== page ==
Karen DeCrow and I were friends for more than 40 years. In the early 70’s, when she was President of NOW (the National Organization for Women) and I was on the Board of NOW’s NYC chapter, she asked me to run NOW’s Task Force on the Masculine Mystique. When others protested my incorporating expanding liberation toward men, Karen supported me.
Karen and I worked together on my organizing the men’s section of the Women’s Strike for Equality in D.C.. She valued men as an auxiliary, but also sensed we had our own work to do—not as apologizing oppressors, but as fellow humans in a parallel straight jacket.
In the early 70s, Gloria Steinem, Betty Friedan, Karen and I would often say, “what the world needs is more women at work, and more dads at home.” This was N.O.W.s position until about 1973. However, as divorces increased, NOW started hearing from moms who were dropping their memberships because, as the complaint usually ran, “I know my child best; I know what she or he needs. If I don’t want the dad involved, it’s for a reason—he’s either a bad dad or we’ve had a bad experience and I just need to take my children away and start a new life.”
N.O.W. was caught between supporting equality versus jeopardizing its base. It chose to not jeopardize its base. Gloria and Betty, while not changing their position rhetorically, looked the other way as NOW intensified its efforts to portray men either as deadbeats or self-interested (“they just want the money”) or prone to domestic violence. Karen was the only other leading feminist who not only spoke differently, but agreed to speak at fathers’ conferences. Karen’s courage marginalized her from the feminist leadership and the millions of dollars of speaking fees she could otherwise have obtained.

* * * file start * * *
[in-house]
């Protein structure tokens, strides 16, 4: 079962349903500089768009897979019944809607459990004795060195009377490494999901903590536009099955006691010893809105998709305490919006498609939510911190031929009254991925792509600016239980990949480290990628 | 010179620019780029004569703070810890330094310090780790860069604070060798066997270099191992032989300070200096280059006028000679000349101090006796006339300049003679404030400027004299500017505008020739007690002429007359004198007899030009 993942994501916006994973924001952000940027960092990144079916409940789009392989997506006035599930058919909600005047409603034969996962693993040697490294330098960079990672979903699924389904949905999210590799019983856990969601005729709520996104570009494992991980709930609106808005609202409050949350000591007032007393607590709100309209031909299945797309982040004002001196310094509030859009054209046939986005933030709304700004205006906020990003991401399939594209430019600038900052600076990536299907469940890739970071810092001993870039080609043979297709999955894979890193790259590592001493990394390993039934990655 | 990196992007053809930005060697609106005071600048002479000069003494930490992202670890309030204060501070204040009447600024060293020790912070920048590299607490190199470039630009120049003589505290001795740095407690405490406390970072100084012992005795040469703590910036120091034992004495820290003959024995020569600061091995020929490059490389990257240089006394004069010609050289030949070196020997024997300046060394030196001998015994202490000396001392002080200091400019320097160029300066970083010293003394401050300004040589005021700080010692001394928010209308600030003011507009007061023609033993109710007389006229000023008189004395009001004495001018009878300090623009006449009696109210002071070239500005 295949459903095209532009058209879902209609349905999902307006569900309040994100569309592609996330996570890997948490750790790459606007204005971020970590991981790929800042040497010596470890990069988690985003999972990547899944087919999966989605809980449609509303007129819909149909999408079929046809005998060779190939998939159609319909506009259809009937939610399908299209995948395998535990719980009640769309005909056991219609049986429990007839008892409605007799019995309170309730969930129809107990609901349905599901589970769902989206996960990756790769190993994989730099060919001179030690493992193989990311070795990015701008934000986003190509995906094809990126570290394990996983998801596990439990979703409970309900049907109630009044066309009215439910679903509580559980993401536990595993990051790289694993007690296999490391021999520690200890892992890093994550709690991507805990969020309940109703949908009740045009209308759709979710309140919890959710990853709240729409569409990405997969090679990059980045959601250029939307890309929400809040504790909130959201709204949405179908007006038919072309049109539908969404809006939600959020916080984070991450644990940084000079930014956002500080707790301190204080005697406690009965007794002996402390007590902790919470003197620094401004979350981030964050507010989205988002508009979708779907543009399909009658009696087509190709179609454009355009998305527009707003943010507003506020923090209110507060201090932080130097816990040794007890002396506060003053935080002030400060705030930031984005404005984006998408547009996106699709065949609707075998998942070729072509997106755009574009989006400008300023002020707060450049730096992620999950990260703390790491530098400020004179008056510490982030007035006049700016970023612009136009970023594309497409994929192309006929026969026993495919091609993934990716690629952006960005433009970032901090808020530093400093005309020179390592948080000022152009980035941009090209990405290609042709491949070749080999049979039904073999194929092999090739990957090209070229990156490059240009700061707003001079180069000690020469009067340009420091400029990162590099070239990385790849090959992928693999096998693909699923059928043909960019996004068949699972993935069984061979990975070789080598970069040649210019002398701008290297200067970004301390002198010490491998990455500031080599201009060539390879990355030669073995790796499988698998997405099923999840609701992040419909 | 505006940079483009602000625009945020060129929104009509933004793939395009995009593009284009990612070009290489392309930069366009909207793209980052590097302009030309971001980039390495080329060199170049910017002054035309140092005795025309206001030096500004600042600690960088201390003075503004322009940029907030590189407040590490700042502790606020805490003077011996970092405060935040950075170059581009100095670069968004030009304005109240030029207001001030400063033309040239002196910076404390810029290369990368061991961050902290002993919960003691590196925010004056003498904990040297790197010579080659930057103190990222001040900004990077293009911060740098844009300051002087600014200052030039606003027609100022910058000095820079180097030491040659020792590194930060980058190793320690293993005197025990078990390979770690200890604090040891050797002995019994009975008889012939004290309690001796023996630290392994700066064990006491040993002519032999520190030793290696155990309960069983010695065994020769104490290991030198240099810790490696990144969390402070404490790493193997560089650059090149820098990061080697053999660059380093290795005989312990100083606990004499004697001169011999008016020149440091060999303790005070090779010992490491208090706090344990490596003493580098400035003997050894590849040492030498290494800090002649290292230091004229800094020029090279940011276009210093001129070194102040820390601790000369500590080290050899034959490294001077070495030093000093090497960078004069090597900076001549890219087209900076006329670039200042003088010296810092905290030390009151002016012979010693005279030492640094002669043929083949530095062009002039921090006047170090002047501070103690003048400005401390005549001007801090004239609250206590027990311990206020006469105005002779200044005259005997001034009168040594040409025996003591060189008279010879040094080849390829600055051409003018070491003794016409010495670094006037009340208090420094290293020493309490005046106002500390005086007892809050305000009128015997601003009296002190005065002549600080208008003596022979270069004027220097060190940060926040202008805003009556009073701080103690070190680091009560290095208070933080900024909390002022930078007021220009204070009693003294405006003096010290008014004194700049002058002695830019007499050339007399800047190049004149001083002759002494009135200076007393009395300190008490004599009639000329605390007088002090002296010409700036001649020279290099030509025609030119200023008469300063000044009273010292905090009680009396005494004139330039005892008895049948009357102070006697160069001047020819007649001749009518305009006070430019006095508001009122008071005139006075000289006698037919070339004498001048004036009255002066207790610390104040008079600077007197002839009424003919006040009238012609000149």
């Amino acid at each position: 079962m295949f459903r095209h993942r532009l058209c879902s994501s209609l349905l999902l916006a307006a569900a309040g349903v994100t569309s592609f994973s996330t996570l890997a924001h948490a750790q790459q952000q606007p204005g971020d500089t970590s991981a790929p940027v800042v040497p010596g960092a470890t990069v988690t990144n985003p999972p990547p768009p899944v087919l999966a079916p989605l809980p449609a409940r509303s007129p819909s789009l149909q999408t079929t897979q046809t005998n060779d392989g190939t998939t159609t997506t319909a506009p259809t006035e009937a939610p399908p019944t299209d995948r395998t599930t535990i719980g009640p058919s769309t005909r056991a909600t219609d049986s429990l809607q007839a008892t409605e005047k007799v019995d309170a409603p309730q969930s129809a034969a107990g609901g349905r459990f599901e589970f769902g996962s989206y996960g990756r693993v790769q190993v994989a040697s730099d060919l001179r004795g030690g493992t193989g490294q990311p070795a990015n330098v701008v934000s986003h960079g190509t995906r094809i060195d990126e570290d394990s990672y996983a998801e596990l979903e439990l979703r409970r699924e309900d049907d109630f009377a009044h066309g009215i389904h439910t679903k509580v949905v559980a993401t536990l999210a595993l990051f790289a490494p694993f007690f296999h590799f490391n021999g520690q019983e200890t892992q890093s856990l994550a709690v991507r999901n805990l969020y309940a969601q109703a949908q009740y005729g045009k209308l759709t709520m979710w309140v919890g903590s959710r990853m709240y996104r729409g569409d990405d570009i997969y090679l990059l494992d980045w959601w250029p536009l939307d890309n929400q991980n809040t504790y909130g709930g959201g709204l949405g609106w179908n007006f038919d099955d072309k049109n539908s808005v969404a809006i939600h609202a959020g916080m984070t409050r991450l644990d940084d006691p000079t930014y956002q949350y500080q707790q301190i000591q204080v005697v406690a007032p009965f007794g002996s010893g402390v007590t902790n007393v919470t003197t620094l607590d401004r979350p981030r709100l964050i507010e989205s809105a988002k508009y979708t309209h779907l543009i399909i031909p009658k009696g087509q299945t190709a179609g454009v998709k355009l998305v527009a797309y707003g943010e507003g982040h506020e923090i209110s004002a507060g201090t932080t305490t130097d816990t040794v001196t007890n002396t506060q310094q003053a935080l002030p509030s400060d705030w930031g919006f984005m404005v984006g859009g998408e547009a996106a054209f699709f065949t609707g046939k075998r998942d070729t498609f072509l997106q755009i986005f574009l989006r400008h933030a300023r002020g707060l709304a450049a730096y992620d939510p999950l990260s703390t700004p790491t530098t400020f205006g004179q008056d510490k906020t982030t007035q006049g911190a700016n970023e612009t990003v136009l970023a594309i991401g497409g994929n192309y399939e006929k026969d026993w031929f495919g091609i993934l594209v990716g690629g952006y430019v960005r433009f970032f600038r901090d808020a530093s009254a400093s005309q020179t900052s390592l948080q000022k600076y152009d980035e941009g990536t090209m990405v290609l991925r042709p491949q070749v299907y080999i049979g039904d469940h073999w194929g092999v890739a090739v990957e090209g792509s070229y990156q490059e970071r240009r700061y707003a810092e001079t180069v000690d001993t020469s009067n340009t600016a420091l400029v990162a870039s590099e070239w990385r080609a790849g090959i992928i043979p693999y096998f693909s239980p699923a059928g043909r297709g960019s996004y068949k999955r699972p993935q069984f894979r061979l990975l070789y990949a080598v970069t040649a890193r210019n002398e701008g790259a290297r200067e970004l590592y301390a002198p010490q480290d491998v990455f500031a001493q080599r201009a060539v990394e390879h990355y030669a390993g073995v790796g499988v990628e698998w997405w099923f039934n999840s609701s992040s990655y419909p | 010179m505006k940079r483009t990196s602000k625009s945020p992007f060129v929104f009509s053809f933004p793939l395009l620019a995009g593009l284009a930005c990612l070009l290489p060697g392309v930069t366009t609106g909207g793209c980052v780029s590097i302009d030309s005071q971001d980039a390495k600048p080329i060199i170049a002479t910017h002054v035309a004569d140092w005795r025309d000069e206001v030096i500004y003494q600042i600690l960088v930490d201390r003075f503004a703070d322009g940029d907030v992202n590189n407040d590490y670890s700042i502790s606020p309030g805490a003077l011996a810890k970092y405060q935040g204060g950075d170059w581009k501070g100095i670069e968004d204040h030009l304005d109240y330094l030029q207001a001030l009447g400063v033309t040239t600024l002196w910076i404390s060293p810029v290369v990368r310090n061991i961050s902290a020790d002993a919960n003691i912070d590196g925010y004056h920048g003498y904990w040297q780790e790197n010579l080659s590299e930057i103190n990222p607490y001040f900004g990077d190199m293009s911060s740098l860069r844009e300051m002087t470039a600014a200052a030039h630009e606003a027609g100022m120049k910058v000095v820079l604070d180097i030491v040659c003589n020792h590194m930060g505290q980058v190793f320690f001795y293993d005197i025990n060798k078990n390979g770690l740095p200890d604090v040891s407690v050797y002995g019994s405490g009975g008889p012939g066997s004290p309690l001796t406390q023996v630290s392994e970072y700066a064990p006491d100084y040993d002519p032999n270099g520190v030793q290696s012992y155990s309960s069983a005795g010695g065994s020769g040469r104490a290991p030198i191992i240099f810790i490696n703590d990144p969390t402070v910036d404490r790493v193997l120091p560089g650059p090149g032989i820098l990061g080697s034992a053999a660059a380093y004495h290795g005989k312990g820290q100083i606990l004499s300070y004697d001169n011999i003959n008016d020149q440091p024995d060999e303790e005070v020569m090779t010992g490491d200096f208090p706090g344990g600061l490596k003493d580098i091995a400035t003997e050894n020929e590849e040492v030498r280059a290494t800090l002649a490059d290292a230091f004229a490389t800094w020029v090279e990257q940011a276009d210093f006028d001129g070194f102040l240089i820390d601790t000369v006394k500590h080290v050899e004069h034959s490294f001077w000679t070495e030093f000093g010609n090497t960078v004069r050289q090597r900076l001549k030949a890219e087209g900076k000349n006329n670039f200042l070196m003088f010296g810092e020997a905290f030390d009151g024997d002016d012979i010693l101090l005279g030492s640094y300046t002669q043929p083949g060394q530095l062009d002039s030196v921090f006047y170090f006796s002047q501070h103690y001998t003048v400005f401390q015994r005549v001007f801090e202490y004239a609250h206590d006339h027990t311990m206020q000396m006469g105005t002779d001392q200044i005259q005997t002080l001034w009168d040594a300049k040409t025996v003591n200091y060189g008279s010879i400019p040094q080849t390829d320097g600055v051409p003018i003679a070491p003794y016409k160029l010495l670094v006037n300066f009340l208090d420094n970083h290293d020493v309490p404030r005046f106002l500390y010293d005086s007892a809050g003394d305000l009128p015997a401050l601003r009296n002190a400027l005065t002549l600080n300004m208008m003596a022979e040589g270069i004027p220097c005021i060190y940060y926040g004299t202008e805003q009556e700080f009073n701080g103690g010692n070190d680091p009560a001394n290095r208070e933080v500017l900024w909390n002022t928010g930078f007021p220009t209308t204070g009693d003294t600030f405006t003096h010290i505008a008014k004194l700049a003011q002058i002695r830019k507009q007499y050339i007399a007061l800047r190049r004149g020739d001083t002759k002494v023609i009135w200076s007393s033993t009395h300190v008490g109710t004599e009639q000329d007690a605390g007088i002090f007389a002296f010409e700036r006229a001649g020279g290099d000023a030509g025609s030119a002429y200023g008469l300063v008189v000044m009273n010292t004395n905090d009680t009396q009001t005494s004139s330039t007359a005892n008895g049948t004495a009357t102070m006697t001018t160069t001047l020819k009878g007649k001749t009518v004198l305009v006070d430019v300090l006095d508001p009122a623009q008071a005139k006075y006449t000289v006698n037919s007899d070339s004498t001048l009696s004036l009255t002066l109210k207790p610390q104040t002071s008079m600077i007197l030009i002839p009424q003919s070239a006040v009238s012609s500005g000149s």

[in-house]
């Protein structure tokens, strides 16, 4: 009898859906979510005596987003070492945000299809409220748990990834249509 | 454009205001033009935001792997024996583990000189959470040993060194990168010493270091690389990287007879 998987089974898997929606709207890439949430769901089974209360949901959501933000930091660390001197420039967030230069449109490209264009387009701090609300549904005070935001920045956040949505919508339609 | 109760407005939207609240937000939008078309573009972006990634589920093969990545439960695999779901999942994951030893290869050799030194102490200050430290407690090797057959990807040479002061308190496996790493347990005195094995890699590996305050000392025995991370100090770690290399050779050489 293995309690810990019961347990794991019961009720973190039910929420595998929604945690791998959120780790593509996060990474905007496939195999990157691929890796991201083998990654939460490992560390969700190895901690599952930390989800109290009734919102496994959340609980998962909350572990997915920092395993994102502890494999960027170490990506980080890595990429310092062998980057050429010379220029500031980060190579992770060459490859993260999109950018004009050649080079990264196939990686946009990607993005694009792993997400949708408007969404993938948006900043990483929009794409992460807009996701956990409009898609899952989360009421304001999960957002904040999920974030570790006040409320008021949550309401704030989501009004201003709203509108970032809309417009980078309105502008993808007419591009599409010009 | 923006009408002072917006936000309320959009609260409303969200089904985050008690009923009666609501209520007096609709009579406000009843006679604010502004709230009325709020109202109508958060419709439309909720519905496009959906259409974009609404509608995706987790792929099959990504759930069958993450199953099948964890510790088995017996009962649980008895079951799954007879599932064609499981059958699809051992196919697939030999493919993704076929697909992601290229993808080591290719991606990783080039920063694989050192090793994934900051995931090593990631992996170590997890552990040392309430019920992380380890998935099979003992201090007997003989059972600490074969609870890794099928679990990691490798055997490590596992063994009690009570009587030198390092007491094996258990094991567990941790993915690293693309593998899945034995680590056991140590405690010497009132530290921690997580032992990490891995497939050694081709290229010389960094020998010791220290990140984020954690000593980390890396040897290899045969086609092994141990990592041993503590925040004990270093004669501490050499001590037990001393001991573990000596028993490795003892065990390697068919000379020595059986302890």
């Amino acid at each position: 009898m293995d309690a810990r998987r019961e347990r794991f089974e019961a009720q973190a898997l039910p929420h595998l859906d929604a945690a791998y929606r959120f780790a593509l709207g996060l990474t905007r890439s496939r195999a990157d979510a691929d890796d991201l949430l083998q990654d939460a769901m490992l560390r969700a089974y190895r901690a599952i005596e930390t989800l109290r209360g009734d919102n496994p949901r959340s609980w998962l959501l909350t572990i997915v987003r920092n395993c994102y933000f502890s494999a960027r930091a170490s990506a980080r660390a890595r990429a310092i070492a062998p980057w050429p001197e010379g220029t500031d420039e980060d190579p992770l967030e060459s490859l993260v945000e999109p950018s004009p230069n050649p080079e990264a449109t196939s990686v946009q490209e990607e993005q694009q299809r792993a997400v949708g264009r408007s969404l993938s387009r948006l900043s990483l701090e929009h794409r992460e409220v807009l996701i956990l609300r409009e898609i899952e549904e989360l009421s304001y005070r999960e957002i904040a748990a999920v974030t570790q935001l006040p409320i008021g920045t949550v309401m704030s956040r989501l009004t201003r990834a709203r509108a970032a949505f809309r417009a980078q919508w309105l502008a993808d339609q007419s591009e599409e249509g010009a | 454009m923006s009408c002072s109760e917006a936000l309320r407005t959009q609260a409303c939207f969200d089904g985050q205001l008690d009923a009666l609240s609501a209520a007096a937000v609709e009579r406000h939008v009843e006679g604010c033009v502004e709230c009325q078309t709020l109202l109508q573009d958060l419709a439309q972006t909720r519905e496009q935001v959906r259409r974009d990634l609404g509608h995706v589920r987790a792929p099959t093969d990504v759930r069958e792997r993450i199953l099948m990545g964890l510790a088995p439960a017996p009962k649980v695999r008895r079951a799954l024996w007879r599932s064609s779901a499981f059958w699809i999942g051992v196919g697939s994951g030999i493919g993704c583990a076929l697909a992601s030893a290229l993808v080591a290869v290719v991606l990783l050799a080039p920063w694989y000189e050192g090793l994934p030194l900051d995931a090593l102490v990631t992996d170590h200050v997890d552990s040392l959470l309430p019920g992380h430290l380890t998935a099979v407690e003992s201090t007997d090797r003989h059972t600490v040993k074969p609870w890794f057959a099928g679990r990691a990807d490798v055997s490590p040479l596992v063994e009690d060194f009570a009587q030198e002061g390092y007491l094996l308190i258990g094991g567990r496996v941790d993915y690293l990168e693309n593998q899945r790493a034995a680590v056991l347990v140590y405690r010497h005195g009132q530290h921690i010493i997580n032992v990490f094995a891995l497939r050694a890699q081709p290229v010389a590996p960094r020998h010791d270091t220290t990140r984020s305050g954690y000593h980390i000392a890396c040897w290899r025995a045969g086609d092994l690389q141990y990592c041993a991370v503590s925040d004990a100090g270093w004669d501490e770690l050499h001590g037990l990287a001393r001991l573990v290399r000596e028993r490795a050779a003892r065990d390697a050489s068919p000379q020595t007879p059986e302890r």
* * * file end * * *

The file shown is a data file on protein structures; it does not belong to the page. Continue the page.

I knew what Karen was enduring, because I took the same road she took. While my break was cleaner, Karen tried to walk the tightrope of the balance between integrity and retaining feminist colleagues and friends.
When she agreed in 2005 to write the foreword to my Why Men Earn More: the Startling Truth Behind the Pay Gap–and What Women Can Do About It, she shared with me some of her lifetime of worries about losing feminist support. It wasn’t just the lost speaking fees. It was the isolation. It was desiring to lead, but being kept at arm’s length by feminist leadership.
As Karen shared that, I recollect envisioning a devil and angel fighting inside her. In the case of the foreword and in other cases I witnessed, Karen almost always chose the angel of integrity.
With Karen’s death passes a feminist who, were her leadership allowed to be the guiding light, would have allowed millions of children to have a dad to guide them and love them.